The third quarter of 2021 was certainly eventful. July and August were very good months for the equity markets, but September’s decline eliminated most of the prior gains.
The most significant geopolitical event was the US evacuation from Afghanistan. The US removed the remaining troops and the Taliban captured the entire country over a three-week period, facing almost no resistance. As the Taliban moved to occupy Kabul, a bombing killed over 100 Afghans and 13 US military personnel. At the end of September, top military generals faced congressional hearings to seek more information about how that evacuation process unfolded.
In other political news, there is ongoing deliberation regarding a bill proposing massive government spending on infrastructure and social programs. A variety of new taxes were also proposed to help pay for the increased spending.
COVID 19 is in the news as much today as it was over a year and a half ago when the first case was reported in the United States. The lingering consequences include a disruption to the global supply chain and higher government borrowing as massive stimulus programs have been undertaken to combat the impact of the virus on the world economy. Quarantines, travel restrictions, labor shortages, and vaccination requirements have led to delays for a wide range of companies and products. Cargo ships backed up outside Newport and Los Angeles, two major port cities on the West Coast, serve as visible examples of those delays. If there is any silver lining pertaining to COVID, it seems that vaccinations and natural immunity are reducing new cases and hospitalizations nationwide.
The Fed continues to consider measures that need to be taken to achieve its two primary goals: 1) stable prices and 2) maximum employment. It has continued its easy monetary policy of buying Treasury and agency mortgage-backed securities, thereby injecting more cash into the country’s money supply. This allows banks to lend at low rates, putting “cheap money” in the hands of investors, consumers, and corporations. However, as inflation has begun to creep up and the economy recovers from the effects of COVID, Fed Chairman Jerome Powell has considered paring back on easy monetary policy measures.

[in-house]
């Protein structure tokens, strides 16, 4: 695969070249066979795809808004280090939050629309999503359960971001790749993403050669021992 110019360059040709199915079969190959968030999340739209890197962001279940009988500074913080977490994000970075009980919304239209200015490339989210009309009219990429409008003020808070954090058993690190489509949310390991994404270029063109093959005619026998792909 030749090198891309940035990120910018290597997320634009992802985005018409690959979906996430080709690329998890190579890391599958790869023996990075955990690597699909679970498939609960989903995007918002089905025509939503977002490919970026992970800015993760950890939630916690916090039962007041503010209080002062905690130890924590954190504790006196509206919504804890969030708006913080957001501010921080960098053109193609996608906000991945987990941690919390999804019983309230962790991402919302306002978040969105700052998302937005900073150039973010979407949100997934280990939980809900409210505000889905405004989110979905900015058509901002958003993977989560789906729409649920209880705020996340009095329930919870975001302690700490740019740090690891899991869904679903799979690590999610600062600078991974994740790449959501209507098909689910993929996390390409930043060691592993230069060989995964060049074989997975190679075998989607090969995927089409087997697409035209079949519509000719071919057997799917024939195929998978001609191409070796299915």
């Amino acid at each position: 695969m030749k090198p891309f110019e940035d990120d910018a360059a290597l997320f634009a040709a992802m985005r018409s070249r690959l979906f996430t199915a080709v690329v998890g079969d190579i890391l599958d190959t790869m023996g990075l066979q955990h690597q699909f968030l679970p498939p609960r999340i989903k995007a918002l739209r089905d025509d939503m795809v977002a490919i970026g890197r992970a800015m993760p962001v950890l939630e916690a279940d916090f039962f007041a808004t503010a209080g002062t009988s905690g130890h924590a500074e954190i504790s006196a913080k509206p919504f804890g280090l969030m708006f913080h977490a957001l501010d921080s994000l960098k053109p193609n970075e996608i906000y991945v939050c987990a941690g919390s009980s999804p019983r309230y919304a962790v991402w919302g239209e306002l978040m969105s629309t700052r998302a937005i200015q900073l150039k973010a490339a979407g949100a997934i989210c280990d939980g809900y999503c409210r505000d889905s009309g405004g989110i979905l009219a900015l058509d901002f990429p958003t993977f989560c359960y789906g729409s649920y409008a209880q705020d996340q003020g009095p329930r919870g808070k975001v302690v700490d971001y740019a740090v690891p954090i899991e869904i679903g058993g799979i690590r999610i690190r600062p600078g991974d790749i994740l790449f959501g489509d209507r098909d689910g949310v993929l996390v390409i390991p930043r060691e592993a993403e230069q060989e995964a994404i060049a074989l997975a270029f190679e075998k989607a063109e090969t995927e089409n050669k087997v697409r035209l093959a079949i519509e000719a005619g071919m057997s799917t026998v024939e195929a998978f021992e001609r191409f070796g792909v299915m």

Treasury Secretary Janet Yellen voiced fears that the US could potentially default on its debt if Congress does not vote to increase or suspend the debt ceiling. The immediate implications of a default would include a failure to make Social Security payments and meet other obligations. Threats of default have occurred many times in the past decade and have not come to fruition, yet the political gamesmanship inherent in these deliberations continues.
Another event that created volatility during the quarter is the financial turmoil of Evergrande – the second largest real estate developer in China. Saddled with more than $300 billion in liabilities and cash flow problems, there is concern that a failure of the company could create a ripple effect throughout the global economy. So far, the Chinese government has injected money into the system to calm nerves, however, there will be much work to do to get Evergrande through its financial difficulties.
THIRD QUARTER EQUITY INDEX RETURNS
The third quarter had mixed returns across equity asset classes. In the US, large cap stocks outperformed small cap stocks, and value securities lagged growth. Internationally, developed markets were in line with the US, but emerging markets were down 8%.
THIRD QUARTER ALTERNATIVE INDEX RETURNS
Global real estate had flat returns over the third quarter. However, year-to-date, real estate remains one of the best performing asset classes. High yield bonds had a good quarter, returning nearly 1%, as investors continue their search for income in a low interest rate environment.
THIRD QUARTER FIXED INCOME INDEX RETURNS
Unlike the second quarter, US Treasury yield movements were consistent across durations. Right before the beginning of the quarter, the 10-year US Treasury yield breached 1.5% after spending a little over two months beneath that threshold.
As fear of future inflation continues to build, inflation-protected bonds increased, driving US TIPS to be the best-performing asset class of the quarter.
While capital markets delivered volatility during the quarter, it is important to point out some positives. Despite pressures from inflation, supply chain interruptions, and record unemployment from just over a year ago, major stock market indexes reached all-time highs in July. Companies have continued to show great resilience adjusting to the unique issues brought on by the pandemic and government intervention has been helpful as well. This example of flexibility afforded by free markets should be encouraging to investors worldwide.
We hope that you and your family are enjoying some fall weather and the fun football weekends that come along with it. As always, please feel free to reach out with any questions regarding markets or your financial plan